The present-day supply chain process has evolved drastically from what the scenario of the supply chain was in the past decades.  Retailers are making sure that the supply chain process is optimised with the use of latest technologies (Laudon & Traver, 2013). In present times, supply chains are much more organized, have great levels of customer service levels and also help in cost reduction. With the inclusion of automation, artificial intelligence has helped supply chain management to evolve.


  • Elmas, G., & Erdoğmuş, F. (2011). The importance of reverse logistics. International Journal of Business and Management Studies2, 3(1), 161–171.
  • Kayikci, Y. (2018). E-Commerce in Logistics and Supply Chain Management. Encyclopedia of Information Science and Technology, Fourth Edition, (July), 5367–5377. .
  • Laudon, K., & Traver, C. (2013). E-commerce. New York: Pearson.
  • Nurmilaakso, J. M. (2008). Adoption of e-business functions and migration from EDI-based to XML-based e-business frameworks in supply chain integration. International Journal of Production Economics. .
  • Patil, H., & Divekar, B. R. (2014). Inventory Management Challenges for B2C E-commerce Retailers. Procedia Economics and Finance, 11(14), 561–571. .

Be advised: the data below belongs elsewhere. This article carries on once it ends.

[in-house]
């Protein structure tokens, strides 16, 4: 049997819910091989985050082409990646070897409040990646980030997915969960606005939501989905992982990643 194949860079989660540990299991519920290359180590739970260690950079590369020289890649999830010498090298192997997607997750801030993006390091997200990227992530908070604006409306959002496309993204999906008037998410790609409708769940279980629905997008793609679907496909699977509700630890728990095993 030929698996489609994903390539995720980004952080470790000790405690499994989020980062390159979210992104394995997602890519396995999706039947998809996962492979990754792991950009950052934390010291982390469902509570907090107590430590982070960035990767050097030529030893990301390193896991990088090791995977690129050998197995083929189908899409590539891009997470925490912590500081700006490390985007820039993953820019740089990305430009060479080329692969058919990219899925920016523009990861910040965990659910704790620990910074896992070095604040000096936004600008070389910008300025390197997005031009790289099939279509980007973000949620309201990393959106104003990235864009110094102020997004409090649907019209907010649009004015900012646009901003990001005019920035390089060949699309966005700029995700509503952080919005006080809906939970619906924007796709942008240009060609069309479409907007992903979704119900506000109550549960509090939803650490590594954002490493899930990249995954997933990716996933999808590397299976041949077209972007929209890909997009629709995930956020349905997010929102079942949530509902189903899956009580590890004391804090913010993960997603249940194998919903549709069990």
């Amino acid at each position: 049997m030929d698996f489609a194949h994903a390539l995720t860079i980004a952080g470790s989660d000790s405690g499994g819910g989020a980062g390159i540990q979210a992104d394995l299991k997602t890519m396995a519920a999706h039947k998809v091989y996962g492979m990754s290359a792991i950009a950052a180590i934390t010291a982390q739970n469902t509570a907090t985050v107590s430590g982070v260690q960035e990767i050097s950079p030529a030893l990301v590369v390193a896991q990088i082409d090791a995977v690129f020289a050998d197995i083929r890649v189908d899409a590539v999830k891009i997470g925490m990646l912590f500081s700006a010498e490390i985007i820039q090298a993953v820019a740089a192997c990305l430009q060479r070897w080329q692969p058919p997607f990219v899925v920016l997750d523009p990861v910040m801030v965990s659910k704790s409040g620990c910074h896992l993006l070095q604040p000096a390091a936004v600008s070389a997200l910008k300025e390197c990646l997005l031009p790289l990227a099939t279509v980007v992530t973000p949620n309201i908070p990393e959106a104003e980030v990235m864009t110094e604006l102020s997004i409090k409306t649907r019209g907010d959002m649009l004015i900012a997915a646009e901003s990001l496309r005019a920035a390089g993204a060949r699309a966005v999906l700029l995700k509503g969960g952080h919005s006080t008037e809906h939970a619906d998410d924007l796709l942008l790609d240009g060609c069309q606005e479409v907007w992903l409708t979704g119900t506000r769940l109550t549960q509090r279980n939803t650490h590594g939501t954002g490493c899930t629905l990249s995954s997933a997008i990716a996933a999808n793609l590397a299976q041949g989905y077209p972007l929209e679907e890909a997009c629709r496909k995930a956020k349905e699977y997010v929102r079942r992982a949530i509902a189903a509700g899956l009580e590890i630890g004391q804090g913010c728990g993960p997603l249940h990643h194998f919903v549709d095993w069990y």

• Pulevska-Ivanovska, L., & Kaleshovska, N. (2013). Implementation of e-Supply Chain Management. TEM Journal Journal, 2(4), 314–322.
  • Reis, J. G. M. do, Costa Neto, P. L. de O., Fusco, J. P. A., & Machado, S. T. (2014). Supply Chain Strategies in the Context of an E-Commerce Chain (E-Chain). Independent Journal of Management & Production, 5(2), 438–457.
  • Yang, M. (2012). Supply Chain Management under E-Commerce Environment. International Journal of Innovation, Management and Technology, 3(3), 2–4.

Priya Chetty

Partner at Project Guru
Priya is a master in business administration with majors in marketing and finance. She is fluent with data modelling, time series analysis, various regression models, forecasting and interpretation of the data. She has assisted data scientists, corporates, scholars in the field of finance, banking, economics and marketing.